One of Mother Mary’s titles is ‘Our Lady of Olives,’ also known as Madonna of olives, which makes any of the Oliv- names doable in her honor. Under this title, Our Lady has been compared to an olive tree in this verse in the book of Sirach: ‘Like a fair olive tree in the field’ (24:14), and also remembered for a miraculous occurrence involving lightning in a town in France.”

[Note that I did explain in the book that Olivia may or may not be etymologically related to “olive,” but as always I think intention is what matters most, and there’s certainly a visual/audial connection between Olivia and “olive.”]

I’m certainly not trying to sway Shannon one way or the other, but I do love helping parents come to an agreement on names, so if this is helpful in doing so, great! I particularly like that this title of Our Lady has a connection to France; you can read more about it here.

I’d love to find a way for Shannon to like Margaret as well, since it’s got that great tie to her and her hubby loves it. What about the French Marguerite? Or Margo(t)? Marigold actually made me think of Marguerite anyway, because the name for the daisy flower in French is marguerite, so while the Margaret names aren’t exactly Marian, this is one way in which they can be considered so, as daisies have a connection to Our Lady: the common daisy has been known as Mary’s flower or Mary-Loves, and the oxeye daisy has been known as Mary’s Star. (Daisy is a traditional nickname for Margaret because of this connection.) Marguerite or Margo(t) nicknamed Daisy might be the perfect solution to Shannon’s hubby’s love of Margaret plus her affinity for more whimsical names.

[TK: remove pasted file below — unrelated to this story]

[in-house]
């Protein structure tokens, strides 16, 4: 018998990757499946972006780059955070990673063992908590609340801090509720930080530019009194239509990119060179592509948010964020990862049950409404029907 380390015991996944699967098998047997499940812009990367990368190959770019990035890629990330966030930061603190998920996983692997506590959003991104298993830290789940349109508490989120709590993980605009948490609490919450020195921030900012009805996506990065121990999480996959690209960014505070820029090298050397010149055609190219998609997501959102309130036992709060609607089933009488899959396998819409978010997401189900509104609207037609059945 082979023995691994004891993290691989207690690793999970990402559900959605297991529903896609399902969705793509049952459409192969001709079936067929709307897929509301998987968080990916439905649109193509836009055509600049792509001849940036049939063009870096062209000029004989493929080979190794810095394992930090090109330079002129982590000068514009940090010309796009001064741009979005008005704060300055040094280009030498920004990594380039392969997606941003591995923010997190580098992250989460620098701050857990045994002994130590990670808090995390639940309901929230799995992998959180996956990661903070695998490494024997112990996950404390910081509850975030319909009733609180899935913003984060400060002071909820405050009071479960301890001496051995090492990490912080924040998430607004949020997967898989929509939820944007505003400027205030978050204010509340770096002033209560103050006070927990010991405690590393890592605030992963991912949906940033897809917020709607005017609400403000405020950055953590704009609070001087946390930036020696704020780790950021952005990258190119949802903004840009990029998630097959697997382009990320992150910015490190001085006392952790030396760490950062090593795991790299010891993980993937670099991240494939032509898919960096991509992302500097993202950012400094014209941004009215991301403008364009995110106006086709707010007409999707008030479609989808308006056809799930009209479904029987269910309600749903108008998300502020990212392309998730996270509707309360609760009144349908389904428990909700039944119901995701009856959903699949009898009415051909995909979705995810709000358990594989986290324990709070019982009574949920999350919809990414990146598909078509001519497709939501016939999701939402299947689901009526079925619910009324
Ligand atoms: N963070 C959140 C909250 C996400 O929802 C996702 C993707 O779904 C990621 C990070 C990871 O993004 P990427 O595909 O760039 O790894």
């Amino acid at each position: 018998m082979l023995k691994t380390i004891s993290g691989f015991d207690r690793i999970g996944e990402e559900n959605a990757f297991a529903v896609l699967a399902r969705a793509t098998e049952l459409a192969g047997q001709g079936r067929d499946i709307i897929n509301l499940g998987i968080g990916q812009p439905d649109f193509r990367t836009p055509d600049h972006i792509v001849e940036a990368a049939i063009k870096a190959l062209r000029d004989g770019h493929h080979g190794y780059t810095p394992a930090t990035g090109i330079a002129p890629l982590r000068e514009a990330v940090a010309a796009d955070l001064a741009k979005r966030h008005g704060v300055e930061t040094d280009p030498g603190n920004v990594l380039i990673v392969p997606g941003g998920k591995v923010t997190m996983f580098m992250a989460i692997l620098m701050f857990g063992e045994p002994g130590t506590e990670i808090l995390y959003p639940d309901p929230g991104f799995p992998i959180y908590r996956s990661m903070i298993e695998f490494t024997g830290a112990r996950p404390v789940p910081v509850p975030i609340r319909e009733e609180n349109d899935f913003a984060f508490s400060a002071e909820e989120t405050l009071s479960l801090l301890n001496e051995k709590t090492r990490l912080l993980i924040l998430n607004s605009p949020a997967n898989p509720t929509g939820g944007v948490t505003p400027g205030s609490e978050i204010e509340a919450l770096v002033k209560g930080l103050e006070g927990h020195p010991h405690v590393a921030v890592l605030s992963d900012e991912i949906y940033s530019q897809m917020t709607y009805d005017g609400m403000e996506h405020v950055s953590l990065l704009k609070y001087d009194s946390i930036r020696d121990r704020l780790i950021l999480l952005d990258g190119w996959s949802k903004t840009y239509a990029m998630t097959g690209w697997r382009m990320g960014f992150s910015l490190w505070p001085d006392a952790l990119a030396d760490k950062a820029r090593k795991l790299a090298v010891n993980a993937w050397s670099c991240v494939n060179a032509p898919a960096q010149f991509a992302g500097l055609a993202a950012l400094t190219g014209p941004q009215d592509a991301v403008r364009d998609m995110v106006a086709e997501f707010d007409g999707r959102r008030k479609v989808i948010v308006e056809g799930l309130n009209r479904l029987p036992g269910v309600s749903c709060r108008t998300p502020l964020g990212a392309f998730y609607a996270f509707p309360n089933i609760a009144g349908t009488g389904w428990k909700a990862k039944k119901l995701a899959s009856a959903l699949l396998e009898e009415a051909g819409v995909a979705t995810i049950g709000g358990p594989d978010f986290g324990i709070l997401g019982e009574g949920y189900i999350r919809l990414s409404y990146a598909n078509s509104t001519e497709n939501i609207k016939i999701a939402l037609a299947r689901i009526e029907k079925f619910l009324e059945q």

One last Marian idea before moving on to the ideas suggested by my research for this family, is that, with their daughter due on the feast of the Assumption, maybe a name related to that feast would be fun to consider? Assumpta and Assunta were the first to come to mind; second were the Susan names — as I related in my book, it seems Italian women named Assunta often “anglicized” their name as Susan when they arrived in the US! However, the more I think about it, the more I think the Susan names don’t work … Suzette would be great except for the -ette, and Susanne/Suzanne and Susanna are too similar to Annabelle. But I could see Assumpta or Assunta being really cool, especially perhaps in the middle spot. As a first name, Susie could work as a nickname for either of them I think, and Amy for Assumpta.